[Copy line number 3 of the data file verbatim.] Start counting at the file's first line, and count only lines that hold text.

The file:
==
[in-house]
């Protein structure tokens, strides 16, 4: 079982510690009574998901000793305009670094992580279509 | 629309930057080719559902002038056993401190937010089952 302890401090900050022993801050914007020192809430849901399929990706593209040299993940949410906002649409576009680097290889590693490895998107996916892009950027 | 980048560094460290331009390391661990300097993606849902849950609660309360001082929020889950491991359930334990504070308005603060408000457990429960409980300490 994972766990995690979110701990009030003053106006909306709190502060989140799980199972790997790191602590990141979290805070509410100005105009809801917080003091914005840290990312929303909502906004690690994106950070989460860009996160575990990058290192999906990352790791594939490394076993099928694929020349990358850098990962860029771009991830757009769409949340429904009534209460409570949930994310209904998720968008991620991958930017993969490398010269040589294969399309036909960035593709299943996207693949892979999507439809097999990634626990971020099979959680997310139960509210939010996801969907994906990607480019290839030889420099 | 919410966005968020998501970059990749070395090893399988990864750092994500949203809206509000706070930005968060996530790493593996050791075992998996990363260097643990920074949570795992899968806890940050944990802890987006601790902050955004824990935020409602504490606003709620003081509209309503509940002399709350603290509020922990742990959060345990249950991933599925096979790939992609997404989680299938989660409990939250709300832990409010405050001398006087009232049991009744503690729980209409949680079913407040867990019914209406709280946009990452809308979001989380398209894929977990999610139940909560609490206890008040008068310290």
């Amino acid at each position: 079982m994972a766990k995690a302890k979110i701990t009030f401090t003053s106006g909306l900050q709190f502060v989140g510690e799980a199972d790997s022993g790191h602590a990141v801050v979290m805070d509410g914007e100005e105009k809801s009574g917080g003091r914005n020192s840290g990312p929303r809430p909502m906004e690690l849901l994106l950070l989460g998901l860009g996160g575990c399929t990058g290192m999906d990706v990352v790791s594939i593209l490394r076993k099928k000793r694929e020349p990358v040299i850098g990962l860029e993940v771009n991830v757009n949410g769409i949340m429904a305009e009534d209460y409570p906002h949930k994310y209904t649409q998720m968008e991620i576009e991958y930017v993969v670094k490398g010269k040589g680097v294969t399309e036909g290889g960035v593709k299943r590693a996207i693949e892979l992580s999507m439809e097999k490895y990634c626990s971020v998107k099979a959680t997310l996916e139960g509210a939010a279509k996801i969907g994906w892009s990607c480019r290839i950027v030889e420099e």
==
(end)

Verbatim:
């Amino acid at each position: 079982m994972a766990k995690a302890k979110i701990t009030f401090t003053s106006g909306l900050q709190f502060v989140g510690e799980a199972d790997s022993g790191h602590a990141v801050v979290m805070d509410g914007e100005e105009k809801s009574g917080g003091r914005n020192s840290g990312p929303r809430p909502m906004e690690l849901l994106l950070l989460g998901l860009g996160g575990c399929t990058g290192m999906d990706v990352v790791s594939i593209l490394r076993k099928k000793r694929e020349p990358v040299i850098g990962l860029e993940v771009n991830v757009n949410g769409i949340m429904a305009e009534d209460y409570p906002h949930k994310y209904t649409q998720m968008e991620i576009e991958y930017v993969v670094k490398g010269k040589g680097v294969t399309e036909g290889g960035v593709k299943r590693a996207i693949e892979l992580s999507m439809e097999k490895y990634c626990s971020v998107k099979a959680t997310l996916e139960g509210a939010a279509k996801i969907g994906w892009s990607c480019r290839i950027v030889e420099e």